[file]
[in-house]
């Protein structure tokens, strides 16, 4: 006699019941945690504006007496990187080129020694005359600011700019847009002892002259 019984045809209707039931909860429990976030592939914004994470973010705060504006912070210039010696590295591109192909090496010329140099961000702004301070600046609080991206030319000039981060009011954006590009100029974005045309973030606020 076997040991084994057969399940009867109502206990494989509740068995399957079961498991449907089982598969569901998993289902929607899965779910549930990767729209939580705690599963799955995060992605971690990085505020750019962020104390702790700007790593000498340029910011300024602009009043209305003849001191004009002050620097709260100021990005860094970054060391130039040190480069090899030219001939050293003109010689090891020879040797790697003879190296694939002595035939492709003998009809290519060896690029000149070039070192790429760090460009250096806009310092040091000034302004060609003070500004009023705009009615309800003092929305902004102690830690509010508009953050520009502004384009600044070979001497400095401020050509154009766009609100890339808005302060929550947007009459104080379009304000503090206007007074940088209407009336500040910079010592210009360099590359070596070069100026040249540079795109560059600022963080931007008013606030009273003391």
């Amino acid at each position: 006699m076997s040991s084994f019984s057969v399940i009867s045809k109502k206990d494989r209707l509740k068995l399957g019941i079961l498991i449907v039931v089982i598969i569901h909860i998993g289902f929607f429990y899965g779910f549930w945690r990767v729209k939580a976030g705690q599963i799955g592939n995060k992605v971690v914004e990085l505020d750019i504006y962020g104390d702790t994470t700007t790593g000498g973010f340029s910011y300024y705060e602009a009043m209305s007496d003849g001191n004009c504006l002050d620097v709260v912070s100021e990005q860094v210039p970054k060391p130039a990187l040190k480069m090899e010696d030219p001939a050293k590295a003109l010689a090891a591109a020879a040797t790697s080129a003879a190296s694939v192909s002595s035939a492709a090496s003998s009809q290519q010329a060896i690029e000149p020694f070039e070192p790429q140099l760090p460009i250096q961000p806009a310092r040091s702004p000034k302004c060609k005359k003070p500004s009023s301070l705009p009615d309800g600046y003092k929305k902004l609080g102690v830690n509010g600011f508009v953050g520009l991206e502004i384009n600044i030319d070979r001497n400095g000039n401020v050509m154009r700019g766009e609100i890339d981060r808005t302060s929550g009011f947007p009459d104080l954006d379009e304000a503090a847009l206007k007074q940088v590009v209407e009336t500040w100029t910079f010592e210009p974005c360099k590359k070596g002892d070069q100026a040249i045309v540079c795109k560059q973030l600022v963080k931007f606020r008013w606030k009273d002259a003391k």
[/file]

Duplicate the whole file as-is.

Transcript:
[in-house]
């Protein structure tokens, strides 16, 4: 006699019941945690504006007496990187080129020694005359600011700019847009002892002259 019984045809209707039931909860429990976030592939914004994470973010705060504006912070210039010696590295591109192909090496010329140099961000702004301070600046609080991206030319000039981060009011954006590009100029974005045309973030606020 076997040991084994057969399940009867109502206990494989509740068995399957079961498991449907089982598969569901998993289902929607899965779910549930990767729209939580705690599963799955995060992605971690990085505020750019962020104390702790700007790593000498340029910011300024602009009043209305003849001191004009002050620097709260100021990005860094970054060391130039040190480069090899030219001939050293003109010689090891020879040797790697003879190296694939002595035939492709003998009809290519060896690029000149070039070192790429760090460009250096806009310092040091000034302004060609003070500004009023705009009615309800003092929305902004102690830690509010508009953050520009502004384009600044070979001497400095401020050509154009766009609100890339808005302060929550947007009459104080379009304000503090206007007074940088209407009336500040910079010592210009360099590359070596070069100026040249540079795109560059600022963080931007008013606030009273003391």
């Amino acid at each position: 006699m076997s040991s084994f019984s057969v399940i009867s045809k109502k206990d494989r209707l509740k068995l399957g019941i079961l498991i449907v039931v089982i598969i569901h909860i998993g289902f929607f429990y899965g779910f549930w945690r990767v729209k939580a976030g705690q599963i799955g592939n995060k992605v971690v914004e990085l505020d750019i504006y962020g104390d702790t994470t700007t790593g000498g973010f340029s910011y300024y705060e602009a009043m209305s007496d003849g001191n004009c504006l002050d620097v709260v912070s100021e990005q860094v210039p970054k060391p130039a990187l040190k480069m090899e010696d030219p001939a050293k590295a003109l010689a090891a591109a020879a040797t790697s080129a003879a190296s694939v192909s002595s035939a492709a090496s003998s009809q290519q010329a060896i690029e000149p020694f070039e070192p790429q140099l760090p460009i250096q961000p806009a310092r040091s702004p000034k302004c060609k005359k003070p500004s009023s301070l705009p009615d309800g600046y003092k929305k902004l609080g102690v830690n509010g600011f508009v953050g520009l991206e502004i384009n600044i030319d070979r001497n400095g000039n401020v050509m154009r700019g766009e609100i890339d981060r808005t302060s929550g009011f947007p009459d104080l954006d379009e304000a503090a847009l206007k007074q940088v590009v209407e009336t500040w100029t910079f010592e210009p974005c360099k590359k070596g002892d070069q100026a040249i045309v540079c795109k560059q973030l600022v963080k931007f606020r008013w606030k009273d002259a003391k």